Edward Condon

Edward Condon (1902-1974) was an American physicist and prominent figure in the field of quantum mechanics. Condon was born on March 2, 1902, in Alamogordo, New Mexico. He played a significant role in the development of atomic weapons during World War II and later became involved in the study of unidentified flying objects (UFOs) and unidentified aerial phenomena (UAP).

Condon began his education at the University of California, Berkeley, where he earned a Bachelor’s degree in Physics in 1923. He later pursued graduate studies at the California Institute of Technology (Caltech), earning a Ph.D. in Physics in 1926 under the supervision of renowned physicist Robert A. Millikan. Condon’s doctoral research focused on the study of the photoelectric effect and Compton scattering, two critical aspects of quantum mechanics.

After completing his Ph.D., Condon worked as a research associate at Princeton University, where he collaborated with Eugene Wigner on quantum mechanics applications. In 1937, he accepted a position as a professor of physics at Washington University in St. Louis. During World War II, Condon was recruited to work on the Manhattan Project at the secret laboratory in Los Alamos, New Mexico, where he contributed to the development of the atomic bomb.

After the war, he became the director of the National Bureau of Standards from 1945 to 1951. In 1966, at the request of the United States Air Force, Condon led a scientific study of UFO sightings, known as the Condon Committee. The committee’s purpose was to determine whether UFO sightings posed any scientific interest or potential threat to national security. The University of Colorado hosted the project, and Condon served as the principal investigator. The Condon Report, officially titled “Scientific Study of Unidentified Flying Objects,” was published in 1968. The report concluded that UFO sightings could not be scientifically explained but that there was no evidence to suggest they were extraterrestrial in origin or a threat to national security.

As a result, the Air Force terminated Project Blue Book, its official investigation into UFO sightings.

  • Condon was elected to the National Academy of Sciences in 1944 for his pioneering work in quantum mechanics (source: National Academy of Sciences, NAS).
  • Condon co-authored the Franck-Condon principle with James Franck, which explains the intensity distribution of electronic transitions in molecules during spectroscopy (source: “Franck-Condon Principle and Its Application in Spectroscopy,” R. S. Mulliken, J. Chem. Phys. 36, 342, 1962).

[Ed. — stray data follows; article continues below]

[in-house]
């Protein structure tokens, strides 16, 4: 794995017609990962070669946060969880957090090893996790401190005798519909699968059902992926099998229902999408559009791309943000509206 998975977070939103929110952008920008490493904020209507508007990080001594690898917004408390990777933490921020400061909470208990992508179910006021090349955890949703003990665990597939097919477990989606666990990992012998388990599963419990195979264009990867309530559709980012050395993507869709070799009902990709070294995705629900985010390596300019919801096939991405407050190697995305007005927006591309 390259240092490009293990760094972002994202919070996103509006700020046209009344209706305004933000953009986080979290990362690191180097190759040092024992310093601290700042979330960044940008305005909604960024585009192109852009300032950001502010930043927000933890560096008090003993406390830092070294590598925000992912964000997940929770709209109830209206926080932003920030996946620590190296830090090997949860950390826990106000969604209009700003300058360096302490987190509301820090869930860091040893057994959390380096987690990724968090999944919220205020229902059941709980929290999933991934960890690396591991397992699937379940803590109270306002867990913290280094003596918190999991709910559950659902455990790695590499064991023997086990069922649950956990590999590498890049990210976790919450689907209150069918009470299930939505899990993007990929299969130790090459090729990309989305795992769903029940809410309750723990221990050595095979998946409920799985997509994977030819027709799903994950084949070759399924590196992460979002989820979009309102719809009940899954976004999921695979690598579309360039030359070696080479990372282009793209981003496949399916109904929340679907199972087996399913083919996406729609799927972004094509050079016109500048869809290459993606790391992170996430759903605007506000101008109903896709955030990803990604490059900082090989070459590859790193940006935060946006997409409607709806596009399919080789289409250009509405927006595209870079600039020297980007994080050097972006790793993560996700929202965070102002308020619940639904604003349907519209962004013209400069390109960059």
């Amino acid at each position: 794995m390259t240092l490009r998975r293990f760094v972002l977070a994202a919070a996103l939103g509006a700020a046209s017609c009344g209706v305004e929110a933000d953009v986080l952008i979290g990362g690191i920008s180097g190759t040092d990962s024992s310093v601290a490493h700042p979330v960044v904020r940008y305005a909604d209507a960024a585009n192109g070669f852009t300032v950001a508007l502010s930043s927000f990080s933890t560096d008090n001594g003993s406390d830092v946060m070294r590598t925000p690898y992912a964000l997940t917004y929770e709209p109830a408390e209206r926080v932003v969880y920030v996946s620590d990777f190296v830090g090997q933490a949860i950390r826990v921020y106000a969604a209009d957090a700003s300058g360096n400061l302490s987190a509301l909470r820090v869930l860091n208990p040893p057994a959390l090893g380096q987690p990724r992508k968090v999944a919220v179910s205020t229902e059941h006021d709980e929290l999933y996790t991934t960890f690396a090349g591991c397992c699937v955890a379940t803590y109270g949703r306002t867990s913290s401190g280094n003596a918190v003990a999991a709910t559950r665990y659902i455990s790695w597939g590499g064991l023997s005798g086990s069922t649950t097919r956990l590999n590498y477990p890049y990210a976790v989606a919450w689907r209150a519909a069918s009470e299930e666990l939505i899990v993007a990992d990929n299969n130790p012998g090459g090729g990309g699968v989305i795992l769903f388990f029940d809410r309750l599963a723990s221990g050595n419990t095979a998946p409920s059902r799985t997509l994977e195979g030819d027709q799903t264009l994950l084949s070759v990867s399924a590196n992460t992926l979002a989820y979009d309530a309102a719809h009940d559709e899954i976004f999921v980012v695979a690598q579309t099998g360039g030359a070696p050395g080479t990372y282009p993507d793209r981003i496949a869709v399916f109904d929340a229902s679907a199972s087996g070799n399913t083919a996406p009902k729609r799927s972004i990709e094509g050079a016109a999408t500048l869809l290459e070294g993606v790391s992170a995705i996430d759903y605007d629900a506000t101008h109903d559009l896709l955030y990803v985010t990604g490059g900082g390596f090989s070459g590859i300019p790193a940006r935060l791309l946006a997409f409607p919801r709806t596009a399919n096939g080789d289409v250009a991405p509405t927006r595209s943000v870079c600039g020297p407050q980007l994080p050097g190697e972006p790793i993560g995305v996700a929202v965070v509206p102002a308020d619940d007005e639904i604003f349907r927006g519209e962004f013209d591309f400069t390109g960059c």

• He was a target of McCarthyism in the early 1950s due to his liberal political views and was accused of being a security risk, which led to his resignation as the director of the National Bureau of Standards (source: “Edward U. Condon: A Turbulent Life,” Physics Today, December 1991).

Edward Condon’s legacy is a complex one, with achievements in both the scientific and political realms. His work in quantum mechanics, particularly the Franck-Condon principle, is still widely recognized and utilized today. Furthermore, his role in the development of atomic weapons during World War II had a profound impact on the course of history.

The Franck-Condon principle is a fundamental concept in molecular spectroscopy, particularly in the context of electronic transitions between molecular energy states. It was developed by German physicist James Franck and American physicist Edward Condon in the 1920s. The principle helps to explain and predict the intensity distribution of spectral lines observed during electronic transitions in molecules.

The Franck-Condon principle is based on two primary assumptions:

  1. The electronic transition is much faster than the nuclear motion of the atoms within the molecule. This means that during the electronic transition, the nuclei can be considered to be essentially stationary or fixed in their positions.
  2. The transition probability is proportional to the overlap between the vibrational wavefunctions of the initial and final electronic states, which in turn depends on the relative positions of the nuclei.

Based on these assumptions, the Franck-Condon principle states that the most probable electronic transitions are those in which the nuclei maintain the same relative positions, or where the vibrational wavefunctions of the initial and final states have the greatest overlap. This concept is often represented graphically using potential energy curves for the two electronic states, with vertical lines connecting the vibrational levels representing the transitions.

In practical terms, the Franck-Condon principle helps to explain why certain electronic transitions in molecules are more intense than others in a given spectrum. By analyzing the intensity distribution of the spectral lines, it is possible to obtain valuable information about the molecular structure and dynamics, as well as the nature of the electronic transitions involved.

Condon’s involvement in the study of UFOs and UAPs, while controversial, ultimately shaped the direction of research in this area. The Condon Report’s conclusions led to the termination of Project Blue Book and significantly diminished government interest in UFO investigations, but it also sparked debate and discussion about the scientific approach to the study of these phenomena.